Vietnam War veterans Charles Sharples and Craige Osborne were friends, neighbors and part of the gay community in California’s Coachella Valley. They belonged to the same veterans organizations, volunteered and traveled together. They particularly enjoyed cruises. Their last cruise, at the beginning of March, was a one-week trip to the Mexican Riviera aboard the Norwegian Joy. When they disembarked in Los Angeles on March 8, Sharples was weak, confused and had a fever. His friend and caretaker, Rick Tice, took him directly to Desert Regional Medical Center in Palm Springs.
Craige was born August 29, 1941 in Everett, WA. His parents were Bill and Marie Osborne. He grew up in the small town of Mukilteo, WA. In his 20’s he served in Vietnam.Upon discharge he managed restaurants in Los Angeles, CA for several years before moving to Palm Springs where he continued his restaurant career. He finished his career life selling lawn furniture. His loves were good food and drink, being with people socially and entertaining friends in his home. He was very active in the American Legion in Palm Springs which he enjoyed a great deal. He is survived by his sisters, Janet Vontalge and Celeste Osborne, nieces and nephews and his long time good friends. We will all miss his sharp wit and good humor.
Charles Sharples, a fierce trailblazer for gay veterans
Charles “Charlie” Sharples, to all who knew him, was a proud Marine — and a proud gay man. He lived openly since his late 20s, about the time he moved to the Coachella Valley in the 1970s. He arrived before Palm Springs and the surrounding area was home to a vibrant gay and lesbian community. Sharples was part of the wave that helped it become the well-known LGBT travel destination it is now, said Tom Hernandez, his longtime friend and a fellow Marine Corps veteran.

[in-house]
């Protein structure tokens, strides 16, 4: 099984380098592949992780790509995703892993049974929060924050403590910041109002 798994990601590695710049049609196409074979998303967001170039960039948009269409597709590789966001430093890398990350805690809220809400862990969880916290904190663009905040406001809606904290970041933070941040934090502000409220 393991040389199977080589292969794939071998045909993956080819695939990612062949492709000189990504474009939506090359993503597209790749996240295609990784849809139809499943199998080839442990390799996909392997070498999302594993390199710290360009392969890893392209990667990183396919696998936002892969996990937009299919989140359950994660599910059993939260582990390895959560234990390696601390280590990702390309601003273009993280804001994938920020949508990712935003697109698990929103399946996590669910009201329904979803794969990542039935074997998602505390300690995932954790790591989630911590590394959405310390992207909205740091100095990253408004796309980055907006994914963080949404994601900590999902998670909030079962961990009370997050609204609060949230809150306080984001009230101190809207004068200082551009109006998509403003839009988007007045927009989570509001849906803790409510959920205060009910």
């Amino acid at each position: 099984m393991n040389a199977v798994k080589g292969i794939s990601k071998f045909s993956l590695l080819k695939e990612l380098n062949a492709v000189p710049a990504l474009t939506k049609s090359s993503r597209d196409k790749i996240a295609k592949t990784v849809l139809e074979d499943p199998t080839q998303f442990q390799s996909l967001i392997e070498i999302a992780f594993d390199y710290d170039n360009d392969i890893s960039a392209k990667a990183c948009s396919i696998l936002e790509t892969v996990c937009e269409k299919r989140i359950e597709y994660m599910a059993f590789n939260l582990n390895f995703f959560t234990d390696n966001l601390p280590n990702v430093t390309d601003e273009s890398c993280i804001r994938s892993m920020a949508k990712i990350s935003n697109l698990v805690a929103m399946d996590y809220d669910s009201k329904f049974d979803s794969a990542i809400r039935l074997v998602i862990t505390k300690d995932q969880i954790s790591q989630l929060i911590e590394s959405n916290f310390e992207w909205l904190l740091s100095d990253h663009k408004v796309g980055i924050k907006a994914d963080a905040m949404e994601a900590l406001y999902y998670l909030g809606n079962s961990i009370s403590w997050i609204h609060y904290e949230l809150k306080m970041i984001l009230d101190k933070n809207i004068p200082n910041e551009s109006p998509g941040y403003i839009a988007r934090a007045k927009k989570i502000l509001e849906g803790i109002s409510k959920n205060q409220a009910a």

“He transformed this desert,” said Hernandez, 62. “When he came in the 1970s, there were no gay bars or gay businesses. Slowly, he helped change it. He didn’t conceal anything. He was very proud and very much out as a gay man.”
Sharples worked most of his life at gay businesses, including as manager of C.C.B.C., a gay resort in Cathedral City, Calif.
He was a leader — and onetime commander — of the local AMVETS post, which has a predominantly gay membership, and he was a founding member of the Palm Springs Gay Veterans club. In 1999, he and Hernandez joined others in the club to march in city’s annual Veterans Day parade for the first time — an action that made national news.